Hats on to you, Del Ray

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If ever there was a typical Del Ray Parade, it was the Del Ray Centennial Hat Parade held on May 3.

While most Del Ray parades use the AvenueMount Vernonthis one followed an AvenueCommonwealththat started life as a streetcar track and was largely responsible for the commuter neighborhood that would become todays Del Ray.

As residents along Commonwealth were pulling up chairs or a piece of curb to watch the hometown parade go by, a woman asked how often the Centennial parade was held. Hearing that it is every hundred years, she paused briefly before announcing Im going to miss the next one.

The stated theme of the parade was hats. Lonnie Rich, the Man in the Ice Cream Suit, was the picture of a southern country lawyer. With his white straw hat cocked rakishly over one eye, when Mr. Rich was asked which era his hat represented, he promptly responded Bygone.

The small TC Williams band, numbers decimated by SATs scheduled for the same morning, arrived at the Cliff Street staging area just in time to join the parade, having mistakenly gone first to Clifford Avenue.

As is traditional with Del Ray parades, the line between observers and participants was so blurry as to be indistinguishable. At one point the parade stopped for a photographer to talk with one of the Grand Marshals, and Mayor Bill Euille veered off course for a quick chat with an onlooker.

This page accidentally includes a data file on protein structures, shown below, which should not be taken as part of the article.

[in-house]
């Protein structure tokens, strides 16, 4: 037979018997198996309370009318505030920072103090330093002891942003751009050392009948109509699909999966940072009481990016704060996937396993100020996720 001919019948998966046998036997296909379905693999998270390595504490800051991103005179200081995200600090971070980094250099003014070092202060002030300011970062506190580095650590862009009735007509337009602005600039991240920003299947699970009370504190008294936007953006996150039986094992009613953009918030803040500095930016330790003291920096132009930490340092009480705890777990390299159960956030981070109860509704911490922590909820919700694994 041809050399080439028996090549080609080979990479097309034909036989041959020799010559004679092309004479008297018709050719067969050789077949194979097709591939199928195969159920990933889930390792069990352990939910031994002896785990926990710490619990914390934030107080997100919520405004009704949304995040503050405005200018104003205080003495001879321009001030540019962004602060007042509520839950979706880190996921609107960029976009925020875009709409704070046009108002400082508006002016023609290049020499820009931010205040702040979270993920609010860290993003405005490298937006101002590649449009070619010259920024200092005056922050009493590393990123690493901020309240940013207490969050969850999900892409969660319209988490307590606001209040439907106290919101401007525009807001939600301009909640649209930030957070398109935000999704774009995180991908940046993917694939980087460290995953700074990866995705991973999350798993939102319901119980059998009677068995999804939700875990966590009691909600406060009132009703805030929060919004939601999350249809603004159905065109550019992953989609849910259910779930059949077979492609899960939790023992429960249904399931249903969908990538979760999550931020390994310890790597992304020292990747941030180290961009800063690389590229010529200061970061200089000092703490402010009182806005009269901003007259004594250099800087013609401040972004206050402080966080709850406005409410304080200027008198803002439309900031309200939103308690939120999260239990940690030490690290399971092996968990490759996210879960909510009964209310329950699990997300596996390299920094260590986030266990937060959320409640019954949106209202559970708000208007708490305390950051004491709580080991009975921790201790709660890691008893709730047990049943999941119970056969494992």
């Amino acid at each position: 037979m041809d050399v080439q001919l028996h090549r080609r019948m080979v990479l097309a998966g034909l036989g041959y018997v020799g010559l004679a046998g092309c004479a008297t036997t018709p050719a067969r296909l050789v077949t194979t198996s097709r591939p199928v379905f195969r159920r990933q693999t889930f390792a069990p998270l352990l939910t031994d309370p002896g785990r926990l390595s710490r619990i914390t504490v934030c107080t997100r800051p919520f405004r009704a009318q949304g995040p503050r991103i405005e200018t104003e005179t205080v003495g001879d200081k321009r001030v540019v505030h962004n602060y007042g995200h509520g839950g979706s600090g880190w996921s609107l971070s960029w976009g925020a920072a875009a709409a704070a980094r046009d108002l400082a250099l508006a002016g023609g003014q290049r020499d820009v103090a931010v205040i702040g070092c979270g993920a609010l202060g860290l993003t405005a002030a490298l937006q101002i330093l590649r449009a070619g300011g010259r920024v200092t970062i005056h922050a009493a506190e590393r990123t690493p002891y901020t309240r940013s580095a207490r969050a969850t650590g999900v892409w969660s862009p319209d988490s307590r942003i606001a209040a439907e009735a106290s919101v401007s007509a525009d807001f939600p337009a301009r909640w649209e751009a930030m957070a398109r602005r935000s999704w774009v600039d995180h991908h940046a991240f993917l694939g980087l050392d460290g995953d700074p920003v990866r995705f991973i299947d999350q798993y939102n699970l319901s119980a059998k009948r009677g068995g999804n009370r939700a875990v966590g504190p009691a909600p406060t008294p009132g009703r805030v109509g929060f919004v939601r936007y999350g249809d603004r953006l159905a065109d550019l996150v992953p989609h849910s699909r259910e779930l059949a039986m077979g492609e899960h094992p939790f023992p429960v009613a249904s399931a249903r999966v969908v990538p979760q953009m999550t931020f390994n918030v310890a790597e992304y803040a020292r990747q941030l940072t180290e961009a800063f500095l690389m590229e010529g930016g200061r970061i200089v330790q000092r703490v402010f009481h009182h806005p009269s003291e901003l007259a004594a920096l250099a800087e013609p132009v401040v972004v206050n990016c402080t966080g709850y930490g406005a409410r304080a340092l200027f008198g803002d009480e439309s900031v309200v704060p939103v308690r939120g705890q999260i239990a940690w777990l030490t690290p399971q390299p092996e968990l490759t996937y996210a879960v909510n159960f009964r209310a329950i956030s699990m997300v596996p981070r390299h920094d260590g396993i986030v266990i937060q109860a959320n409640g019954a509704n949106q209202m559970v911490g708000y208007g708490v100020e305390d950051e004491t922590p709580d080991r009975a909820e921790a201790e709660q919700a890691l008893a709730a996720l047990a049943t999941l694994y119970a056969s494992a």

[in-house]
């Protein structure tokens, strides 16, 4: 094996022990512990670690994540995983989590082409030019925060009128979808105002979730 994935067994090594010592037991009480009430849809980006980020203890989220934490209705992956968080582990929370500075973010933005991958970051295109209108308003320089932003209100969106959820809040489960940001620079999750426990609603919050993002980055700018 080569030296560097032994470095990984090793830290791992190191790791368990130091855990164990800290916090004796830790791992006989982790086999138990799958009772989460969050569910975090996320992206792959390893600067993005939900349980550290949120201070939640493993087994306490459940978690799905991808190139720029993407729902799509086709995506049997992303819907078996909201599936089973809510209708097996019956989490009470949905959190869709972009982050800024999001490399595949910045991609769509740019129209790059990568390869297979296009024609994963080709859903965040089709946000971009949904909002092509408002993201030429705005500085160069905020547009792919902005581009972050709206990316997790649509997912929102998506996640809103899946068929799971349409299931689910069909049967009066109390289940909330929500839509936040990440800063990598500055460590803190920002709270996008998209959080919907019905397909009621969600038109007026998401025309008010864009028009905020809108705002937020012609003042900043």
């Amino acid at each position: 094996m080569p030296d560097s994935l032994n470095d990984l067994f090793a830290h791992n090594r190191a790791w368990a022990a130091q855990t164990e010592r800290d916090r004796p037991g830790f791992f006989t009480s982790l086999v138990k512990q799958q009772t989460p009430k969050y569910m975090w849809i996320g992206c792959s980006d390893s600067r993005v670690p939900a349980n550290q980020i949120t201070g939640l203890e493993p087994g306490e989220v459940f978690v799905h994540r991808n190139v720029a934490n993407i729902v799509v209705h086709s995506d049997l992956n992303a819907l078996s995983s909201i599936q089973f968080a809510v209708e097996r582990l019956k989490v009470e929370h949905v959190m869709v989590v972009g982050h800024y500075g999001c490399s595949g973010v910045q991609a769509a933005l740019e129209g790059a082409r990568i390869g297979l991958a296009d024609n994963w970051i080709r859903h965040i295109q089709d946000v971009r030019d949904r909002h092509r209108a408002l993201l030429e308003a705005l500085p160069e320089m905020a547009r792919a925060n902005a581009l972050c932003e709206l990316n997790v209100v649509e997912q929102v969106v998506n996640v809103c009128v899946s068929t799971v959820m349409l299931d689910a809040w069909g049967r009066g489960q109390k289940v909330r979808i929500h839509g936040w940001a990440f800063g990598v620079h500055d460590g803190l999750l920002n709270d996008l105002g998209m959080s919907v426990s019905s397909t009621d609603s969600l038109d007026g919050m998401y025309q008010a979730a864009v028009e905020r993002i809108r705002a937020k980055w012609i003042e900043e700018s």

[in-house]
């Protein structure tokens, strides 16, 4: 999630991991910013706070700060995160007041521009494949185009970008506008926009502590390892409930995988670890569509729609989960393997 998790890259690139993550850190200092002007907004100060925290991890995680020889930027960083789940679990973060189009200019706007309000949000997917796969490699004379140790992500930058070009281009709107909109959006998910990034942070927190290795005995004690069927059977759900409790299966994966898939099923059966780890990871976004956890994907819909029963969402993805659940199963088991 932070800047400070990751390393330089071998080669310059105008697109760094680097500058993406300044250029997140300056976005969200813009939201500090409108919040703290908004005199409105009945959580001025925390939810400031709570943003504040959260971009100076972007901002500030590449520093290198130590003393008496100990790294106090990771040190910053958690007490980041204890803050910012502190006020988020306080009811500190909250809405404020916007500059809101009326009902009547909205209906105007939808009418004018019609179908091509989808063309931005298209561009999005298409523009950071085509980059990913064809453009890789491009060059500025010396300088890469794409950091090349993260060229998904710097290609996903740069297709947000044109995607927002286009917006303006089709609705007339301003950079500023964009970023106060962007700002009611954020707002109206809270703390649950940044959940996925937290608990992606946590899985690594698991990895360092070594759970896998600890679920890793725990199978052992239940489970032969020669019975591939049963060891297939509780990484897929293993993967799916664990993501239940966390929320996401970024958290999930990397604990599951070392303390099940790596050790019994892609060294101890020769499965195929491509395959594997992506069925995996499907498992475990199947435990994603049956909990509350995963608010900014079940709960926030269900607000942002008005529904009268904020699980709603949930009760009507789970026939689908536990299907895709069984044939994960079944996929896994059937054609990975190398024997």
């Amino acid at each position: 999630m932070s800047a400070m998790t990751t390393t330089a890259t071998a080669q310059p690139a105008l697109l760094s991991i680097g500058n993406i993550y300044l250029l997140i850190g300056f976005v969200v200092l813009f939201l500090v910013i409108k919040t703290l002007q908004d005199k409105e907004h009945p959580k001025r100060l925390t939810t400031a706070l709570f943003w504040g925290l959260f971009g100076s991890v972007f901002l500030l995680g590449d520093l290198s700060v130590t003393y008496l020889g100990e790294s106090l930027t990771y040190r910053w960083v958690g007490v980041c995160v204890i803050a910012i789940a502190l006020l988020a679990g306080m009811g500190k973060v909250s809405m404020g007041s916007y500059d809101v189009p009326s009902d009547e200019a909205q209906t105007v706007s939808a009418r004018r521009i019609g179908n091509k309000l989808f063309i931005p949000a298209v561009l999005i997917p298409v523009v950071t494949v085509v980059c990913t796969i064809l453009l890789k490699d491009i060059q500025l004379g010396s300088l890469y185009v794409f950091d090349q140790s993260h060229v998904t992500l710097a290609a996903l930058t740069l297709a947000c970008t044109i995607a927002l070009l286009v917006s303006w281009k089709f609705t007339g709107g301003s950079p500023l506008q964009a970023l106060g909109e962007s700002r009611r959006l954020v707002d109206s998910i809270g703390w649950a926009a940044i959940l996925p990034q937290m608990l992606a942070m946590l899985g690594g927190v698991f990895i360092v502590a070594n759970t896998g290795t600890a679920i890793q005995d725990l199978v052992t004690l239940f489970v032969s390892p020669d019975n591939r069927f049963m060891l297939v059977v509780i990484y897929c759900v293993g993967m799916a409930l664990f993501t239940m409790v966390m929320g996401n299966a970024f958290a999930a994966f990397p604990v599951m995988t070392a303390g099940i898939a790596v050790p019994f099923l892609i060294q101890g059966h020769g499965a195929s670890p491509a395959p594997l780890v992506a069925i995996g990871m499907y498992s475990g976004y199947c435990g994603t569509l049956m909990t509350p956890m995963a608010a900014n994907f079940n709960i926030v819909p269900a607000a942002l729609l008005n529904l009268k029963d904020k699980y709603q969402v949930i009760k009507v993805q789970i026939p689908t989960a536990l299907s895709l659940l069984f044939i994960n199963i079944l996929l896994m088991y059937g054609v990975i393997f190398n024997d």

Council Member Del Pepper and School Board Member Cheryl Gorsuch in stylish straw hats carried the banner for City and Elected Officials Past and Present. The banner was especially appropriate for Vice Mayor Pepper who has served on City Council continuously for nearly thirty years. Behind them, State Delegates David Englin and Adam Ebbin wore matching railroad caps. Council member Justin Wilsons hat seemed timelessand vaguely western.

A sign proclaiming her Our Heart and Soul preceded the car carrying Judy Lowe, and Tina Richardson, who drove Kenny HarSpecial- rison, the Oldest Kid on the Block, coincidentally had recently completed his oral history for the citys archives. Mr. Harrison has lived in the same East Windsor house for all of his 67 years.

With son Owen, DeWitt Avenue sage Jim Ward strode the Avenue in an Indian headdress, and fourth grader Alex Heimberg, in a paper bag hat that looked remarkably like the Mad Hatters, rode his scooter the length of the route.

Del Ray Citizens Association president Larry Altenburg and his engineer, David Fromm, manned the locomotive float that regularly belched clouds of white smoke.

US Congressman Jim Moran, in jeans and a work shirt blended with friends and former neighbors as he marched with present and former Del Ray Citizens Association board members. Pat Miller, unofficial mayor of Del Ray also sported a railroaders hat.

Toward the end of the parade one bewildered onlooker said to her companion, Its hard to tell who is in the parade and who isnt, a moment before joining the parade with her dog.

Perhaps the most understated sign was for Nora Partlow, whose St. Elmos Coffee Pub is often credited as being the turning point for Del Rays fortunes. Her sign said Believed in the Avenue.

It seems that she had something.

Although the stated theme of the parade was hats, it was the enduring theme of community that shone through.

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